TL;DR: Learn how to customize the branding and appearance of your emails in Gadget and send them through external email services.
Despite the rise of instant communication tools like Slack, email communication is still alive and well, particularly for business and web applications. You can and should be using email as a way to communicate with your users.
With the launch of Email/Password auth, Gadget also introduced the ability to send emails directly from your application. For Gadget developers, the <inline-code>emails<inline-code> object within your actions gives you access to the GadgetMailer (a Gadget wrapper for Nodemailer), which you can use to handle sending and integrating email functionalities into your projects.
GadgetMailer makes it easy to handle emails within your applications. Whether you’re looking to use it for simple notifications to your users, or run complex marketing campaigns, it has all the features you need to get the job done.
Some examples of how you may leverage the GadgetMailer include:
No email tool would be complete without the support for custom email templates. If you want to add your own branding to your transactional, marketing, or support emails, it’s easy to do using <inline-code>email<inline-code>.
To build custom templates in Gadget, you can customize the HTML and CSS, and for dynamic content, templating engines like Handlebars or EJS can be integrated, allowing for personalized and unique emails for each recipient.
To create a custom email template, first define a constant (let’s call it CustomTemplate). This constant will hold an HTML5 document structured to your preference in terms of design and content. To avoid writing hundreds of lines of <inline-code><table><inline-code> <inline-code><td><inline-code> <inline-code><tr><inline-code>, we recommend looking at some existing templates that people have already created. If you’re looking for some inspiration for great email designs, you can check out resources like ReallyGoodEmails – you can explore the code for most of their featured emails, so you can see exactly how the experts build.
When it’s time to send your email using <inline-code>emails.sendMail()<inline-code>, simply pass your custom template in the <inline-code>html<inline-code> parameter.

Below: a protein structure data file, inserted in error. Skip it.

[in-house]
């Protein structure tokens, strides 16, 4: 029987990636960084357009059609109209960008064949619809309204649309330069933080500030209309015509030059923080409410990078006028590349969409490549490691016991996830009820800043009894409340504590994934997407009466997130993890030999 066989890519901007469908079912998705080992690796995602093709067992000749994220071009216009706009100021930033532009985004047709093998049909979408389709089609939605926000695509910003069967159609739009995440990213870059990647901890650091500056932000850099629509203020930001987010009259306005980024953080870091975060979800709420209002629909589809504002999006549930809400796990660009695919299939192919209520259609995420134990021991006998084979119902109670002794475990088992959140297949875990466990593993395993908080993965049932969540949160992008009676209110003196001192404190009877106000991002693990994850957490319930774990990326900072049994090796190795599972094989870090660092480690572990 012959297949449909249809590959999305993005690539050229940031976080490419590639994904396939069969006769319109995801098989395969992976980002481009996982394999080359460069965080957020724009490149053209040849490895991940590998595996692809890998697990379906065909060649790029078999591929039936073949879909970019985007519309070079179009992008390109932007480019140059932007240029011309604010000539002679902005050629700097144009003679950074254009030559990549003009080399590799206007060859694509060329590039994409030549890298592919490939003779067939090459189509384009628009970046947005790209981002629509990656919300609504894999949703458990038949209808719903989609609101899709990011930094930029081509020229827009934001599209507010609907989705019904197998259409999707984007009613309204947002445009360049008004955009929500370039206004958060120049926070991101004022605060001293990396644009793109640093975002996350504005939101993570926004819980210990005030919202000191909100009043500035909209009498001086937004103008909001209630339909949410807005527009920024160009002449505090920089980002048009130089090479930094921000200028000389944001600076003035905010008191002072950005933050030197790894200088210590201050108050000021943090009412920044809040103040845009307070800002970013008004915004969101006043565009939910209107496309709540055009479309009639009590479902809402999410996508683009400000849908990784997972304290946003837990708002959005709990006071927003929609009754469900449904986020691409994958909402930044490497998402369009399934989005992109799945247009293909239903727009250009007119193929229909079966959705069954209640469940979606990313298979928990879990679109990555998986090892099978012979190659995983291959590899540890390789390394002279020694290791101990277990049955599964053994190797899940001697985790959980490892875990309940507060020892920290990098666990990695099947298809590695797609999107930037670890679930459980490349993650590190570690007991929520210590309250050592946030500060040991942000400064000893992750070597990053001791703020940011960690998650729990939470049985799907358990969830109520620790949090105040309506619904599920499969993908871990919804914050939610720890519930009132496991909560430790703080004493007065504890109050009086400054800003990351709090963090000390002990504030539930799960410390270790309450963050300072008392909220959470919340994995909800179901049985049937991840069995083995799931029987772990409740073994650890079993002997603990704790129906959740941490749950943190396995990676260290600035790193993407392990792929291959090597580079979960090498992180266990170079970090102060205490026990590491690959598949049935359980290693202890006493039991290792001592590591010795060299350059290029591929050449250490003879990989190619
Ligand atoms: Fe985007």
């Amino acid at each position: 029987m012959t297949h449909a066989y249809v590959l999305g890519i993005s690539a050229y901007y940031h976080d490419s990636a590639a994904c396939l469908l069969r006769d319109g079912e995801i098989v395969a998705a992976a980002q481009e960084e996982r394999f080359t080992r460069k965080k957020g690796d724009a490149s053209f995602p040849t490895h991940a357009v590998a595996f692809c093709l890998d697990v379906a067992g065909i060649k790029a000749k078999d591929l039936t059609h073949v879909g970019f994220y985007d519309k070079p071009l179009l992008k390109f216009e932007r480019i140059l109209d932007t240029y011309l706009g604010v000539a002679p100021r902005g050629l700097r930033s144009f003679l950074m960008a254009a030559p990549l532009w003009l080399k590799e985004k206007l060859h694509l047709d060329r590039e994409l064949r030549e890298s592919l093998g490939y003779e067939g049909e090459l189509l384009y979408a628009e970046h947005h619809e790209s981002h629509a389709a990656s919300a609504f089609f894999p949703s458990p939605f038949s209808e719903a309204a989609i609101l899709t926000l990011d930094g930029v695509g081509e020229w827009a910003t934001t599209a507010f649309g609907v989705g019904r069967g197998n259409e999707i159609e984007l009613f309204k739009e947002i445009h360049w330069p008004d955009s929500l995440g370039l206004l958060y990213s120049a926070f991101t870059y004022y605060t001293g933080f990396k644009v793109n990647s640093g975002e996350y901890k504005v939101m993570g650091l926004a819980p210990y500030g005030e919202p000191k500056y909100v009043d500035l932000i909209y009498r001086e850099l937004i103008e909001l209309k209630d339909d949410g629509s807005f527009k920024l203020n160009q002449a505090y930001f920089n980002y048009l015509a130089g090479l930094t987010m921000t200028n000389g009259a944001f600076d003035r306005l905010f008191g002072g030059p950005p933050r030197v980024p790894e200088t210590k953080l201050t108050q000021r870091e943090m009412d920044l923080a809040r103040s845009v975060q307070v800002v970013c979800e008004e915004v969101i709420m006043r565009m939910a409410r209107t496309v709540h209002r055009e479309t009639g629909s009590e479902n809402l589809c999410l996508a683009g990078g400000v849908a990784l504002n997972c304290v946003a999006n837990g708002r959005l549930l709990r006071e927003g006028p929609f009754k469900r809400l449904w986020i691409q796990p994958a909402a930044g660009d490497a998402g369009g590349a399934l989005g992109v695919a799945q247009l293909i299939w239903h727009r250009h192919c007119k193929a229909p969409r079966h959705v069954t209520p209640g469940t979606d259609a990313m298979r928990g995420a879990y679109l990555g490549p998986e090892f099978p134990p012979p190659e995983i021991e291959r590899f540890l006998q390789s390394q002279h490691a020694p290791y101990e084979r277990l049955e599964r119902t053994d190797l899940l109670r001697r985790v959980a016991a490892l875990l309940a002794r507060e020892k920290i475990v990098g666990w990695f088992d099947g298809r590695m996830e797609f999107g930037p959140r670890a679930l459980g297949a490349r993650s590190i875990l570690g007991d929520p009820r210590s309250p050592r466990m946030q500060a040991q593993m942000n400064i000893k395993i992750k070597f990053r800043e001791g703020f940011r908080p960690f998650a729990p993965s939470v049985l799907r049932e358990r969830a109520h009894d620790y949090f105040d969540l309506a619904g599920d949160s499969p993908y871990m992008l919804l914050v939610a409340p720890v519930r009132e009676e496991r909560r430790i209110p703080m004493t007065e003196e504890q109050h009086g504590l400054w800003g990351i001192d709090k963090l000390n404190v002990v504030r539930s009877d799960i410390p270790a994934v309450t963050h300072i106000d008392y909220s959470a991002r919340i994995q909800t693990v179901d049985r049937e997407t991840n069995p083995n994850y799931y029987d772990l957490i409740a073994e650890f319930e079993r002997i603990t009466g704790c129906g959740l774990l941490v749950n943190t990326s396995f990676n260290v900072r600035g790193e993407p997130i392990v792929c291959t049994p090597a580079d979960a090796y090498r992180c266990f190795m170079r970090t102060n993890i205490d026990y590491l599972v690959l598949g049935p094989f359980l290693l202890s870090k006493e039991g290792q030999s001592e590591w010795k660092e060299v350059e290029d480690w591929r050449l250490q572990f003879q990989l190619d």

It should look something like this:
Remember, when using CustomTemplate in <inline-code>emails.sendMail()<inline-code>, there's no need for a <inline-code>text<inline-code> parameter as the content is already in your custom template.
If you want to add custom variable content in your email templates, you can do so by adding variables to your code, which will look something like this:
You can then insert <inline-code><%= another_variable %><inline-code> into your custom template where you want your variables to appear.
For example, if you want to add an order number to your email, you would pass this as a parameter into renderEmailTemplate, and then use <inline-code><%=order_number %><inline-code> in your email template.
You’ll want to set up an action something like the following:
Then add the corresponding variable to your email template:
GadgetMailer's transporter is a versatile component that enables applications to send emails using external services. These can include popular email providers and SMTP (Simple Mail Transfer Protocol) servers, depending on the needs of your app.
The transporter is configured to work with a variety of email services like Gmail, Outlook, Yahoo, SendGrid, Mailgun, and more. The configuration process typically requires the service provider’s SMTP settings, including host, port, and authentication details (username and password). Some services, like SendGrid or Mailgun, offer APIs that can be integrated directly with Nodemailer, offering additional features like detailed analytics and improved deliverability.
By default, you have access to a Gadget-managed transport with a custom SMTP that runs on MailGun, so you can build and test without worrying about setting everything up until you’re ready to move to production. You can set up your production transporter in just 3 steps.
1. Create a boot file and declare a value representing the new transport. With this value you'll run <inline-code>emails.setTransport()<inline-code>. For those familiar with Nodemailer this is exactly how <inline-code>createTransport()<inline-code> operates.
2. The parameters passed through `setTransport()` will be entirely dependent upon the type of transport you wish to use with your app. Refer to the Nodemailer documentation, or whichever transport service provider you’re using for more details on which parameters should be passed.
3. For example, if we wanted to use Mandrill (Mailchimp's transactional email service) as our email transporter we would use the following:
If you want to learn more about customizing email templates in Gadget or get feedback from other developers, join the Gadget Discord community!